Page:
It’s a scenario that nearly everyone in the creative sector will have experienced at least once. You come up with a brilliant marketing idea – something with the potential to transform something for the better – but, despite your best and most passionate efforts, you’re unable to get your boss on board. It can be frustrating, somewhat exasperating, and often confusing. You believe in your idea, so why don’t they?
Senior stakeholders – even those in companies that focus on innovation and creativity – want to mitigate risk at all times, and that means refraining from signing off on projects that are seen as too much of a gamble. If you present a novel idea, but can’t offer up any supplementary details, you’ll be more likely to be met with a head shake than a nod.
However, all hope is not lost! The key to getting your boss to give you and your creative idea the go-ahead is to speak their language, know what content you want to produce, and answer their questions before they’ve even asked them. You need to think beyond the idea itself and focus on application, as well as creation. As Benjamin Franklin so famously said, by failing to prepare, you are preparing to fail.
Follow these seven simple steps, and you’ll be well placed to bring your creativity to life.
Ensure you know your idea and your target audiences, back to front
When trying to sell an idea to someone, you must first ensure you know it from every angle. You must be able to identify pros and cons, and acknowledge areas that will require additional thought or refinement. You must also have an idea of the audiences you are trying to reach, why exactly you’ve selected them, and what makes you believe you’ll be able to attract and engage them. That’s one of the reasons we design personas, and encourage others to do so.
This is your concept, and you must ensure you are an authority when it comes to waxing lyrical about its merits. It is well worth taking the time to fully assess and perfect your idea before attempting to get your boss’ approval.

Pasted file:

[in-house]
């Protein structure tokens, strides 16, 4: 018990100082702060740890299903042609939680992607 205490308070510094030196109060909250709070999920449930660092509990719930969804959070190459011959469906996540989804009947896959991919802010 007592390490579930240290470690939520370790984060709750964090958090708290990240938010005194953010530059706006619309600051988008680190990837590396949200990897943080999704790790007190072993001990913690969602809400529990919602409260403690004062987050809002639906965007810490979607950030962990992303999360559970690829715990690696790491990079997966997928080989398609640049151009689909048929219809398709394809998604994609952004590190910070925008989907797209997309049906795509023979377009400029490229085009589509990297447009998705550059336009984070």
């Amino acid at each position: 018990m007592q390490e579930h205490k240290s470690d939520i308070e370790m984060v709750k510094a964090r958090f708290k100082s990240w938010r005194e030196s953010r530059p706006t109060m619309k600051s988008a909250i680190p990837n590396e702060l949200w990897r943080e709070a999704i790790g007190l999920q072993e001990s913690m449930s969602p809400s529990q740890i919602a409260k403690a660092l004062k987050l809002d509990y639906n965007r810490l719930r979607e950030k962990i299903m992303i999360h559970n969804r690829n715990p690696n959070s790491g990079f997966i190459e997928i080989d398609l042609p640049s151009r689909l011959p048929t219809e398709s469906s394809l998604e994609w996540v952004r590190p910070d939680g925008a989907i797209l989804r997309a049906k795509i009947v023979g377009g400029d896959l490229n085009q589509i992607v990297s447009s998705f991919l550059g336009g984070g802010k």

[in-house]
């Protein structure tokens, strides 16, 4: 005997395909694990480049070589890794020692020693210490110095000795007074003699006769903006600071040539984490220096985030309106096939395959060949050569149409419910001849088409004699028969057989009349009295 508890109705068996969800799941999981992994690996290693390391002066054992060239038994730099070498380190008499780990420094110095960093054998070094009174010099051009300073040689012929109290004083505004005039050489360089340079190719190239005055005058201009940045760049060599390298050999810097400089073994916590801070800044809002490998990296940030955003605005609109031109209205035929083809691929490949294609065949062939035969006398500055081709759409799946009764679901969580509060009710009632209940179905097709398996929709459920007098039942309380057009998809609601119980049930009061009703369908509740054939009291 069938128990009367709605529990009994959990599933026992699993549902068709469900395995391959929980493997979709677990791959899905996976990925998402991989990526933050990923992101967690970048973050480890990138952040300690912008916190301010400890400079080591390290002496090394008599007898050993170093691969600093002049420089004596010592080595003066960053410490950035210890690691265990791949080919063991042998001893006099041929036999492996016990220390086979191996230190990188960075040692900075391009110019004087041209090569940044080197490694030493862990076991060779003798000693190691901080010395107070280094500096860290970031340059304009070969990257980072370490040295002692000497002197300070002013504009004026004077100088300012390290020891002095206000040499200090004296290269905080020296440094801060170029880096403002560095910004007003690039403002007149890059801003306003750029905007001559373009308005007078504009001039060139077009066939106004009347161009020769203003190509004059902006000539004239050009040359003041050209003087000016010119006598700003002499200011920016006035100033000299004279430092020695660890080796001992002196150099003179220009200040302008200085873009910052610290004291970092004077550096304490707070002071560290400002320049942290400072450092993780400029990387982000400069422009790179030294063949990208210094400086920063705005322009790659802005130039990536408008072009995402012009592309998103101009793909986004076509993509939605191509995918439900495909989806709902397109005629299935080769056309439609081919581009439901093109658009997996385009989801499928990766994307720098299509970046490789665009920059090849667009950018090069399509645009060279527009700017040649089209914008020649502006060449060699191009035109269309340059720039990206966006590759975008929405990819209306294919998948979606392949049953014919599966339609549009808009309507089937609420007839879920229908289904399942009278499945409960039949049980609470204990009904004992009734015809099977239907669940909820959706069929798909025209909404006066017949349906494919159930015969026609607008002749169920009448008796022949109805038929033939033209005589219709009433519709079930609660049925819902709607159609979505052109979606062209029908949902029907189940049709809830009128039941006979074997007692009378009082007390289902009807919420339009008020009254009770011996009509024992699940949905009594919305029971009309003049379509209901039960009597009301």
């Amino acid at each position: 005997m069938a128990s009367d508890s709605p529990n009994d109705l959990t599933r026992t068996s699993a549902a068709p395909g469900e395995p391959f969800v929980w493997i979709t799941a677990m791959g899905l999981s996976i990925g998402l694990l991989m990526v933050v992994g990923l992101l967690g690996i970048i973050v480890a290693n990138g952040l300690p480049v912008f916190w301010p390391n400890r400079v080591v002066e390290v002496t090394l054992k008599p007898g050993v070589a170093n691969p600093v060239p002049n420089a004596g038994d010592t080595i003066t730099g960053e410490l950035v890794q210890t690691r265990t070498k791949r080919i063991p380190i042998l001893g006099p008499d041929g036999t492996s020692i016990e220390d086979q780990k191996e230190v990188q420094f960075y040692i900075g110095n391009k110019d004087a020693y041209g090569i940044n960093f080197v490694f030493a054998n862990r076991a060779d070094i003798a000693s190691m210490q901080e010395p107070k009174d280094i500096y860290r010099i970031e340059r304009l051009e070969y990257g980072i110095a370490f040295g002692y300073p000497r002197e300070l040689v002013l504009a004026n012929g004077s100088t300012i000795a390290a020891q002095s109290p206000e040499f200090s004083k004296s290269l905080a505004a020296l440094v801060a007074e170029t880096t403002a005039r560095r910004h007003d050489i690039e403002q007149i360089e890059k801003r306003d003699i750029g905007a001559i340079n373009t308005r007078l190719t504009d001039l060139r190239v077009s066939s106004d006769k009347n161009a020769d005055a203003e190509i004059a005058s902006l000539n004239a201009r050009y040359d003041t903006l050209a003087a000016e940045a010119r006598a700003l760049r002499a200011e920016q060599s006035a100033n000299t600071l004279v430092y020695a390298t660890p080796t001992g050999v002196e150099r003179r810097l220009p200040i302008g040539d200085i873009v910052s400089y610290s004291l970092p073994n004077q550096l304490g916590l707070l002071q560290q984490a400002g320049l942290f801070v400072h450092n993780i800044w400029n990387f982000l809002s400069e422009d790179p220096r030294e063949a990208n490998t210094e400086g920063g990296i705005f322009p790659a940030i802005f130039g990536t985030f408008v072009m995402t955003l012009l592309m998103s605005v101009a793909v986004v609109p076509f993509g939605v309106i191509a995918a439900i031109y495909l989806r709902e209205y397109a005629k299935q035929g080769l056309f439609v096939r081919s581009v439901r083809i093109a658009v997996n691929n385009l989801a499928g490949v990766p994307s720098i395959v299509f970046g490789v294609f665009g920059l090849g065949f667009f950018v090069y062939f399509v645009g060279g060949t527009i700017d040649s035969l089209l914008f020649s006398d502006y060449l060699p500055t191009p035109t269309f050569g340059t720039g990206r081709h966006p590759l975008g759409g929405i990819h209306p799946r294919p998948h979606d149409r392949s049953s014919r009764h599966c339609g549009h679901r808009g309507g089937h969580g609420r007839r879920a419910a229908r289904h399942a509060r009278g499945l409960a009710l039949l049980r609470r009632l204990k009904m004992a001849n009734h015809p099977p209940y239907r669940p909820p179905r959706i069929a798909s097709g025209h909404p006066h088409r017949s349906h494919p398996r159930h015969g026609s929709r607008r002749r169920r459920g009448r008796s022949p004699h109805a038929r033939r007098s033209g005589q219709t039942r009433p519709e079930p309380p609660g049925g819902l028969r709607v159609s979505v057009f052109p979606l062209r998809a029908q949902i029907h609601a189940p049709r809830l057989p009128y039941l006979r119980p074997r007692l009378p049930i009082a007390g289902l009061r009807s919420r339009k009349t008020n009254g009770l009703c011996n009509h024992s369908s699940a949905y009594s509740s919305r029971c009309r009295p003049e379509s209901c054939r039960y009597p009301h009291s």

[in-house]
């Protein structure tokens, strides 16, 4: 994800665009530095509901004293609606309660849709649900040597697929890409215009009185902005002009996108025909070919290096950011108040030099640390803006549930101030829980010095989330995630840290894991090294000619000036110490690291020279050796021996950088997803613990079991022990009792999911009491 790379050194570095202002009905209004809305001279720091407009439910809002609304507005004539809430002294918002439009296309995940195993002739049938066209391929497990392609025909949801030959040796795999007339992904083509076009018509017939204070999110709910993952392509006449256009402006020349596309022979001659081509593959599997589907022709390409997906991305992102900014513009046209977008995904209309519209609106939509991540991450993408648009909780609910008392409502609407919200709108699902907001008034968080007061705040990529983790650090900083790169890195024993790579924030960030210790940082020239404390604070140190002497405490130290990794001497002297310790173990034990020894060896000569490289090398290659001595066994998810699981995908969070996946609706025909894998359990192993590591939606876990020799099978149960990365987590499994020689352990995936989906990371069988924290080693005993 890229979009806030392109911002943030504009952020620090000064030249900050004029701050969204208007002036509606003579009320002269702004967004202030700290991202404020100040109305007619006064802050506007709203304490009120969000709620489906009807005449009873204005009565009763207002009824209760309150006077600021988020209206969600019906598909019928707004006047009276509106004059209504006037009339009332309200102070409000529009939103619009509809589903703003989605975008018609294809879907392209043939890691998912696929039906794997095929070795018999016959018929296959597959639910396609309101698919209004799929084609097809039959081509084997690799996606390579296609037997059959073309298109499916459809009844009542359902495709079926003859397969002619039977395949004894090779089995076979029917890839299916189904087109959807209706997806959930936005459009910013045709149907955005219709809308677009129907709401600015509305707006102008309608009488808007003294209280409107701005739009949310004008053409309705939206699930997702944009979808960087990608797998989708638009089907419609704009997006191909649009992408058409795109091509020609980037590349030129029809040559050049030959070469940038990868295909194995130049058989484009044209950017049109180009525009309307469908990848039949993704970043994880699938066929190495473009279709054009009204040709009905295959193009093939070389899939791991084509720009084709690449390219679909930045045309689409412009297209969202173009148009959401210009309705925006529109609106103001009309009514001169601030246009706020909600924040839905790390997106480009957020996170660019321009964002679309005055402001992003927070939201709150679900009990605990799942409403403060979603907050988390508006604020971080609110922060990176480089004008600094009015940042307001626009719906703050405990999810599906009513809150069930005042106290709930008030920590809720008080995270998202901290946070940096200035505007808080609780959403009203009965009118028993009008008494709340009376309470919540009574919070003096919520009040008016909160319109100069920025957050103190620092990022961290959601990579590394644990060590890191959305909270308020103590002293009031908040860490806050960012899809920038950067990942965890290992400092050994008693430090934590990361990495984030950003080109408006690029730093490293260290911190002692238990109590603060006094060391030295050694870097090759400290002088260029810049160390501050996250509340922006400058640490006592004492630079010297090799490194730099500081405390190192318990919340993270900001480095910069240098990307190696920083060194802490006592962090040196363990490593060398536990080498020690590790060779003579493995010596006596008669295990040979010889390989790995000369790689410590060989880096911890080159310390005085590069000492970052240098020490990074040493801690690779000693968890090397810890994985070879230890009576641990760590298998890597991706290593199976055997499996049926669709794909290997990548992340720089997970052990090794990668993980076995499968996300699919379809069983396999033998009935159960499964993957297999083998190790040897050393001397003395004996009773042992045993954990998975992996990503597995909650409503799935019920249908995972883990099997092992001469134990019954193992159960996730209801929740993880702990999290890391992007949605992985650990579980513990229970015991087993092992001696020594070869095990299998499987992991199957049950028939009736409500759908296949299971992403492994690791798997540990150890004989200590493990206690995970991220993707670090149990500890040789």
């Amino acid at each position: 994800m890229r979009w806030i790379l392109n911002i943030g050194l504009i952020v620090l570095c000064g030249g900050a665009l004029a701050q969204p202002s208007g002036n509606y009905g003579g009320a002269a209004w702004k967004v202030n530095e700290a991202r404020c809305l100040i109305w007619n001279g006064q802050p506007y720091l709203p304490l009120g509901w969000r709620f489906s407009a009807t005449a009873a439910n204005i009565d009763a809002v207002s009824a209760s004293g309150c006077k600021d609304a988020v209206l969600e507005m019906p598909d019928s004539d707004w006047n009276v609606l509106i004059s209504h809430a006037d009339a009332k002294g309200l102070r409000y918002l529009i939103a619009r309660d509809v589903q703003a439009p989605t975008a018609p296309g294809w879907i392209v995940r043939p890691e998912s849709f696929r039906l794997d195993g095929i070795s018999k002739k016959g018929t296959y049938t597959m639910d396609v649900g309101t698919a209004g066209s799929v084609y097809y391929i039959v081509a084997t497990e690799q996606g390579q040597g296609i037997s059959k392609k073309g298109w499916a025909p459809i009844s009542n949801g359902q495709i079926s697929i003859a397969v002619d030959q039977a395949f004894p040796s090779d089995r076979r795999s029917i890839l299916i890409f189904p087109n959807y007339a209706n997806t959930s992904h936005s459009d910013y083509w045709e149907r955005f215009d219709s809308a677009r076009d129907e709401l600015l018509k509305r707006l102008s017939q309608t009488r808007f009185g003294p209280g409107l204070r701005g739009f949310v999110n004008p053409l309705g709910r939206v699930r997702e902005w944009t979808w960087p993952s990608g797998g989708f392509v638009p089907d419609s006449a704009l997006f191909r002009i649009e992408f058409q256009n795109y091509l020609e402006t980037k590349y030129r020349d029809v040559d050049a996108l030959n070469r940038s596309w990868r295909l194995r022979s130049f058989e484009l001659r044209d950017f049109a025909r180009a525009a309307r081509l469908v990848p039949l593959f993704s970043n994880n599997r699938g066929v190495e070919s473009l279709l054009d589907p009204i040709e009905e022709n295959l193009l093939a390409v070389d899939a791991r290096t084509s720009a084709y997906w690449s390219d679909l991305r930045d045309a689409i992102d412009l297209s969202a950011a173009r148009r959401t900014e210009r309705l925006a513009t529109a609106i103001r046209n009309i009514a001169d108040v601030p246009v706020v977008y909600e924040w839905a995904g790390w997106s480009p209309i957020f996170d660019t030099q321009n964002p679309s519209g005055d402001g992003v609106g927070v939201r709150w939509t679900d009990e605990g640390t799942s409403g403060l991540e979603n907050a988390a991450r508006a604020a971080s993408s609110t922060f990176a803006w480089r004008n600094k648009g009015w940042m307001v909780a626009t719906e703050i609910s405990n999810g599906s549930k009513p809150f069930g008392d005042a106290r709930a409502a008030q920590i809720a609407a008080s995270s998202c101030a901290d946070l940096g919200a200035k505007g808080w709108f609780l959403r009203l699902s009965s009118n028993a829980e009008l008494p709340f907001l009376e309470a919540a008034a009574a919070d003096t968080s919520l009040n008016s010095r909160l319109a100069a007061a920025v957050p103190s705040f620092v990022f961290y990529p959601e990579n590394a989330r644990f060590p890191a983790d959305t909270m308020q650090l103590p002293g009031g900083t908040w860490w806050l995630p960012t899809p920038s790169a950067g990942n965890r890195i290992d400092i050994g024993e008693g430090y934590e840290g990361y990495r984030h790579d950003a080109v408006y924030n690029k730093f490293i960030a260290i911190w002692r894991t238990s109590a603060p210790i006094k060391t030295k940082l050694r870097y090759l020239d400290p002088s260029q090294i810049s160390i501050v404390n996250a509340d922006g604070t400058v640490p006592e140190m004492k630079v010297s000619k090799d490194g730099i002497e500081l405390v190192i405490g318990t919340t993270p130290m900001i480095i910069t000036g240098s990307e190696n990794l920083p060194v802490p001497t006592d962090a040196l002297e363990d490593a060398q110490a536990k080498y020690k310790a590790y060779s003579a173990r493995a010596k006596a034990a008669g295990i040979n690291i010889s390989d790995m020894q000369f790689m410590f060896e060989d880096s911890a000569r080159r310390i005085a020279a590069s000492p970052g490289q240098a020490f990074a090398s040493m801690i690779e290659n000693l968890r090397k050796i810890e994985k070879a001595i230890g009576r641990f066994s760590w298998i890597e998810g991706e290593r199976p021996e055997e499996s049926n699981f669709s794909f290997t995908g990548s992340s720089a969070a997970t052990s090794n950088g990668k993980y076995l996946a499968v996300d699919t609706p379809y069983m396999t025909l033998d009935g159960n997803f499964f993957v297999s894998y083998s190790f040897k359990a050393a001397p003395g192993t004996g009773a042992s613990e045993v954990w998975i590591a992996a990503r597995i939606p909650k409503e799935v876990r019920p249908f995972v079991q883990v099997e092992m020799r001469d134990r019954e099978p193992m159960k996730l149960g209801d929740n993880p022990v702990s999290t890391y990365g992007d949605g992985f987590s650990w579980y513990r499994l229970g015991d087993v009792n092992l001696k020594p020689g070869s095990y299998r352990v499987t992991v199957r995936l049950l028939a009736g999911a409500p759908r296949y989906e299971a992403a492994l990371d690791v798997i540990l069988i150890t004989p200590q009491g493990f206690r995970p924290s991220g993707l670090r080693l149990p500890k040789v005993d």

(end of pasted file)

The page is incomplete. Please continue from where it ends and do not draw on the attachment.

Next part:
State the potential benefits and how they will be achieved
For any company interested in making money – and most are, let’s be honest – it’s important to only progress with campaigns, products, schemes or purchasing decisions that are likely to reap financial rewards. Detail how your marketing campaign is going to deliver ROI, how you’re going to attract new customers while retaining old ones, why such a campaign will be good for the organisation’s reputation, and whether the idea – should it be a success – can be replicated going forward. Similarly, if you are looking to produce an internal communications campaign, state what you believe it will achieve and why it is necessary.
Also, don’t be afraid to highlight examples of other companies that have taken similar approaches. If you can showcase that another organisation has benefited from adopting tactics or methods that are a little out of the ordinary, they will be far more likely to give you the opportunity to take your concept further.
Identify any risks, and say how they will be dealt with
This is absolutely key. There are no perfect ideas, and no marketing campaign – regardless of how unique or exciting – is guaranteed to be a triumph. By identifying potential risks, and describing how you have designed a content strategy to overcome such hurdles should they arise, your boss will be placated. You’ll have shown that you’re in charge, that you have thought everything through, and that you have the right answers.